00 SES 05.1, Keynote Dieter Lenzen: „University of The World“ – a Cornerstone in an Era of Risk
What will the university and institutions of higher education throughout the world look like in 10 or 20 years? Will they be vocational institutions based upon the most common, that is, utilitarian Anglo-American, model? If so, will they be open to entire single generations? Or will they promote top research designed to supply the industrial sector with new product ideas, innovations, and top personnel, making them institutions for a small elite? Is there a chance that the world's universities may (once again) become authentic educational institutions with the express purpose of forming individual personality, of cultivating citizens of the world prepared to assume social responsibility? Will these be limited to an educational elite, or can they serve entire generations of young people on all continents? Will, can, or should there be but one kind of university or extensive diversity in the tertiary sector, or post-secondary system? And above all, what is desirable? Which view of higher education will best serve the future of humankind in a unified world? What can we expect if (as yet) very different systems begin to resemble one another? Which model will prove dominant? Who will profit and who will not? What would need to be done to prevent a (perhaps not entirely) arbitrary dynamic from leading the utilitarians to victory in a global university system?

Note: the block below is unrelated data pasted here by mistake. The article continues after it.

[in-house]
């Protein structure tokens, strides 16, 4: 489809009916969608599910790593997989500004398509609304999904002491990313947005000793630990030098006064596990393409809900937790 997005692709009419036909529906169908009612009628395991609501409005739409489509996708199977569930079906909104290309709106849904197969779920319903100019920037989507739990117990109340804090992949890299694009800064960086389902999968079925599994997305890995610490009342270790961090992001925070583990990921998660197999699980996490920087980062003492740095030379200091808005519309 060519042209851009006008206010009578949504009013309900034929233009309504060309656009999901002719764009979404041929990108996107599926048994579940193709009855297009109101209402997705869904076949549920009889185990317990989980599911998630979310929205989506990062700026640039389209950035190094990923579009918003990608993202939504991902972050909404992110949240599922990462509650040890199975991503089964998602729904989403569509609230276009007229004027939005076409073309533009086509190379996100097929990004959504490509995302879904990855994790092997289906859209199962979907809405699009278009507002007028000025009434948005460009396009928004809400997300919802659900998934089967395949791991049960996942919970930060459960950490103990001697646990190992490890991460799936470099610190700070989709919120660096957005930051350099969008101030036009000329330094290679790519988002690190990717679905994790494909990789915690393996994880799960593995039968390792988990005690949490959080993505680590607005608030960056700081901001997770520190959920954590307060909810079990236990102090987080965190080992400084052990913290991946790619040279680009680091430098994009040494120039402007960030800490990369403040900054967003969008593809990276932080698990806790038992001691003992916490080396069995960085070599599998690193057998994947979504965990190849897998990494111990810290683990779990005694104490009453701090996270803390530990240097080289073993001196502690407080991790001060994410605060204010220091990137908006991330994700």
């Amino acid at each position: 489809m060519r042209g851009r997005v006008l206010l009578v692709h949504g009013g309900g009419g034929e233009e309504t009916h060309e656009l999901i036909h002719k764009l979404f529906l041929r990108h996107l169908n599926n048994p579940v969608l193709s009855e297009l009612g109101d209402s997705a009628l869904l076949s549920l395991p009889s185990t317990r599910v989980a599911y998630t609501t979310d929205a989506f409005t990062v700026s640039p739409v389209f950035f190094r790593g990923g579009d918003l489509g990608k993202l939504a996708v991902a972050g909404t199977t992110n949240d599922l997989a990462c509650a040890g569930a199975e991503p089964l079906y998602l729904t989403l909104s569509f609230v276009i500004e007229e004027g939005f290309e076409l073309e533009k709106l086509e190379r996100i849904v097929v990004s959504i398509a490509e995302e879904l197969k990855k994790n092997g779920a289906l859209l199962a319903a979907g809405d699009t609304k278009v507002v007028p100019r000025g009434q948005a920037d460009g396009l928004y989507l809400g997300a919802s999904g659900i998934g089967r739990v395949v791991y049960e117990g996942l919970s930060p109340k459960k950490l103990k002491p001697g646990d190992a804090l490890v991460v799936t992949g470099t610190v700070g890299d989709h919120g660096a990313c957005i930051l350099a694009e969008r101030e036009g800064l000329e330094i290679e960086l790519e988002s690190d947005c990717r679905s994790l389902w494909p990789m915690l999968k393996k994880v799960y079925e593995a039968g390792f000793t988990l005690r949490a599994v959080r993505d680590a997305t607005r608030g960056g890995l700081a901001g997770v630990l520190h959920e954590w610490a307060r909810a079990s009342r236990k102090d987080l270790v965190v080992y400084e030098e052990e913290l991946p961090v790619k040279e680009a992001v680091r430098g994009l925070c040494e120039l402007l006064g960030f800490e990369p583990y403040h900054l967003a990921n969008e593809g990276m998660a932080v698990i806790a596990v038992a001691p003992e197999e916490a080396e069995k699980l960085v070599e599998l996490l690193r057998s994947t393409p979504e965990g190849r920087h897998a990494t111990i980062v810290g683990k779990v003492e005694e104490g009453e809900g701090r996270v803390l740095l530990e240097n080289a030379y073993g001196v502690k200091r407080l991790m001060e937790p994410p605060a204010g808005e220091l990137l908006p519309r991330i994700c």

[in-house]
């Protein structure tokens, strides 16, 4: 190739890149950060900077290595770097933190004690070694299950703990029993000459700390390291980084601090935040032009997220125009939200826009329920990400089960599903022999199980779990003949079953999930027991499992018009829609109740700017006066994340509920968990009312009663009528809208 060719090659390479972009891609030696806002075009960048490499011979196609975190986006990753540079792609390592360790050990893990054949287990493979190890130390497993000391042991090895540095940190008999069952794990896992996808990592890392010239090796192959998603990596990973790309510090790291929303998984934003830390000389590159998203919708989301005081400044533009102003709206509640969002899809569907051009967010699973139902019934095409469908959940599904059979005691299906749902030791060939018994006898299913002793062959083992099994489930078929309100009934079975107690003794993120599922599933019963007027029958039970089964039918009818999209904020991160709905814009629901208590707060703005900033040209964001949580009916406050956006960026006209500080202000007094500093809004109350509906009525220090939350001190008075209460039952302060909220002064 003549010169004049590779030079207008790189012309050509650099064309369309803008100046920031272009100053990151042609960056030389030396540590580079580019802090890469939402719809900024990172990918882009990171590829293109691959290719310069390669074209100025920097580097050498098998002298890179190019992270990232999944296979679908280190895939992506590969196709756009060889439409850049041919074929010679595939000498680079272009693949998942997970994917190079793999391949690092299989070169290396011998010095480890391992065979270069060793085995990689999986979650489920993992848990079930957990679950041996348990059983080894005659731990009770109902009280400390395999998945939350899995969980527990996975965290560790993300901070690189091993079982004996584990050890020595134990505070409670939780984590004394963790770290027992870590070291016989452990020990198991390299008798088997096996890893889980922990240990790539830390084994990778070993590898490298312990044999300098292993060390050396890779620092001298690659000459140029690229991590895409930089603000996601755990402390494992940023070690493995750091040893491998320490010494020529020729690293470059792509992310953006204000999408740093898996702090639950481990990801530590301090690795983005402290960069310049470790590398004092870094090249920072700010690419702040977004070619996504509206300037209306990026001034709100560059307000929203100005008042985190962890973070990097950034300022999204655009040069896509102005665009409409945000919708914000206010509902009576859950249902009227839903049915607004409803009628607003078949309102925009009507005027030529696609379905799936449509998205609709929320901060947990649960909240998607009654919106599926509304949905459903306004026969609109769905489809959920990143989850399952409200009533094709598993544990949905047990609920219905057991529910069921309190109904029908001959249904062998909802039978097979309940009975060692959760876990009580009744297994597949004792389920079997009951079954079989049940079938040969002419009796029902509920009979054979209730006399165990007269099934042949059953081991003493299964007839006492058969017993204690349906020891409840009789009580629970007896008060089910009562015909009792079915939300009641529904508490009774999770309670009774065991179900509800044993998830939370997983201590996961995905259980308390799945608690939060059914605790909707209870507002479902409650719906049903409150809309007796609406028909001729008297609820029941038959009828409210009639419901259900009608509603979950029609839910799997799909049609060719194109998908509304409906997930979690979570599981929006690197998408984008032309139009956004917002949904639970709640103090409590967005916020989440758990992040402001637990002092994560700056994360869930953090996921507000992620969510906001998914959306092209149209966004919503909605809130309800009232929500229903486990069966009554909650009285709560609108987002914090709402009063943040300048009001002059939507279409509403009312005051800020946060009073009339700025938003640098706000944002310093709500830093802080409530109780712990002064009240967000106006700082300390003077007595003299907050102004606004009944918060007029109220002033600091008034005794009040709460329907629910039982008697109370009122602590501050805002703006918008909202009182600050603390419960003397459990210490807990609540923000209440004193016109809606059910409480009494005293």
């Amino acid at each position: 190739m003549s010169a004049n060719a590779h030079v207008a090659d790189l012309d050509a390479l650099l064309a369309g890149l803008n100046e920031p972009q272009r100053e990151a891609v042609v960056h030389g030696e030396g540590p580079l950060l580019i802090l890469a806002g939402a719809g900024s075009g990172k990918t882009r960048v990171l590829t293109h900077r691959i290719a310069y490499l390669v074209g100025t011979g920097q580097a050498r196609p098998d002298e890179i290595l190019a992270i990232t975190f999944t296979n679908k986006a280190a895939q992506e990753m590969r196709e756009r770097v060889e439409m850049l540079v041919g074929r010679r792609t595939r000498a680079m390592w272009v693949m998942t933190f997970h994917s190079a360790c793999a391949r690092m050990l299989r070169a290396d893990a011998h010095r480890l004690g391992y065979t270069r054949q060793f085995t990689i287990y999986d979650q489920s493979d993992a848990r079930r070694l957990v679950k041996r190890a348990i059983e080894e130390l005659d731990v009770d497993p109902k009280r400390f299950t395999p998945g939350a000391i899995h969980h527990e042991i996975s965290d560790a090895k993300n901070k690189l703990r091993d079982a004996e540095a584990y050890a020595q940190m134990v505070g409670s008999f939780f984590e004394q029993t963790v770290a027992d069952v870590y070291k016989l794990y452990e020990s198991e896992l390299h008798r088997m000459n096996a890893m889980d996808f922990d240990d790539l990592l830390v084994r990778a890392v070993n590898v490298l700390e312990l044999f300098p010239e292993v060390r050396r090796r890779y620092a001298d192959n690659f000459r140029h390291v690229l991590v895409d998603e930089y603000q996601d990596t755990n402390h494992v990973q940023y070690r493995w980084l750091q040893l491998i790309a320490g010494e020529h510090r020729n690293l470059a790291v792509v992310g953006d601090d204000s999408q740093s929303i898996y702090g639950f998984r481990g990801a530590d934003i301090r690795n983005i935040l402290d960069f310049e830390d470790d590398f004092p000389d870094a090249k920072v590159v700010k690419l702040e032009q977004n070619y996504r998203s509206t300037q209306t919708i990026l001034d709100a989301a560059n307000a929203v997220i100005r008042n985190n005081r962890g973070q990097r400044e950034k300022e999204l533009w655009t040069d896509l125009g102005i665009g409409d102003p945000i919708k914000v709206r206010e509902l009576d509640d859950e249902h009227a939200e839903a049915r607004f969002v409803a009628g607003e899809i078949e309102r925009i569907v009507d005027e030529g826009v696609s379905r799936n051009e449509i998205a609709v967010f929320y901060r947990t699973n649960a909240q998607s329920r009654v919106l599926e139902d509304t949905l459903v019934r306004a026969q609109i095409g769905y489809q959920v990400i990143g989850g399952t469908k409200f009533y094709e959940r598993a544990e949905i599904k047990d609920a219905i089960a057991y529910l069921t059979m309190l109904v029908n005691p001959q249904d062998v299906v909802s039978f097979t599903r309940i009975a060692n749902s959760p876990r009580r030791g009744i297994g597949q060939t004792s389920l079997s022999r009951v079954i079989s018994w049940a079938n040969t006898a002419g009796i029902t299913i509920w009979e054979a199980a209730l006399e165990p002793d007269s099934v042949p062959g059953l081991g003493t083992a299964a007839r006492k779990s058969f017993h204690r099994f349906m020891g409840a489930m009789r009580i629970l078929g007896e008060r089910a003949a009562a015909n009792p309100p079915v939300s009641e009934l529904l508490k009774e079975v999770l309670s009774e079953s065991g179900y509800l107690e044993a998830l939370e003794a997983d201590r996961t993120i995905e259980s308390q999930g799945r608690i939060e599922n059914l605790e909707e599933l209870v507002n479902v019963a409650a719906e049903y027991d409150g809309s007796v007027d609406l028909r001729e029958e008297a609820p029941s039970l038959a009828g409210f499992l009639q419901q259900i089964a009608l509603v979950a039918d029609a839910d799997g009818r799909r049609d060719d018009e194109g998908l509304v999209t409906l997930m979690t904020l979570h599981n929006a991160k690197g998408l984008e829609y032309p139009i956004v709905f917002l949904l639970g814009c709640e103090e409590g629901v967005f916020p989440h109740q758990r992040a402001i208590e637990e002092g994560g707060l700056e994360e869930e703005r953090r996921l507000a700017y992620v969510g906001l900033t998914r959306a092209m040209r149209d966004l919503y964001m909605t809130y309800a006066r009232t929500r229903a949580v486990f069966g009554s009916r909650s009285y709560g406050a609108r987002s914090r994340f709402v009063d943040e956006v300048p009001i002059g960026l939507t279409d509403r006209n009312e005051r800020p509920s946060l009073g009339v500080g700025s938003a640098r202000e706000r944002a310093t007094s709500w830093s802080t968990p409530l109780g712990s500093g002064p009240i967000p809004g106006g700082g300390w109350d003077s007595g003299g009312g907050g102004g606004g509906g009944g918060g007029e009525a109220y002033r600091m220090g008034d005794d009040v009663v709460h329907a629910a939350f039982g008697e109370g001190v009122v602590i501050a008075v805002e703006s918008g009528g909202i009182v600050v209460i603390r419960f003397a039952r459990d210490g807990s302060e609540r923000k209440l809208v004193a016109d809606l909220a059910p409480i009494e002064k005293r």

The German university system and continental European post-secondary education are facing fundamental transformation, a process which has to some extent already begun. It was initiated by phenomena such as the Bologna Process, a reform of European universities which seemed at first to result from an exclusively European bid for unity in higher education but which must be seen as part of globalization in the entire post-secondary system in various regions of the world. By adapting certain aspects of the Anglo-American higher education system, the Bologna Process as a fundamental reform of the European university system extends well beyond Europe. It induces continental Europe to espouse views of the tertiary sector which have already gained a foothold in North America, parts of Asia, and even in some of the emerging countries of other continents.
This process of globalization is happening at a rapid pace, without the benefit of international oversight by democratically legitimated organizations. In fact, postsecondary education is essentially governed by a view of education as a commodity. Presumably, this process will accelerate so much in the next one to two decades that educational systems based on other traditions will virtually disappear.
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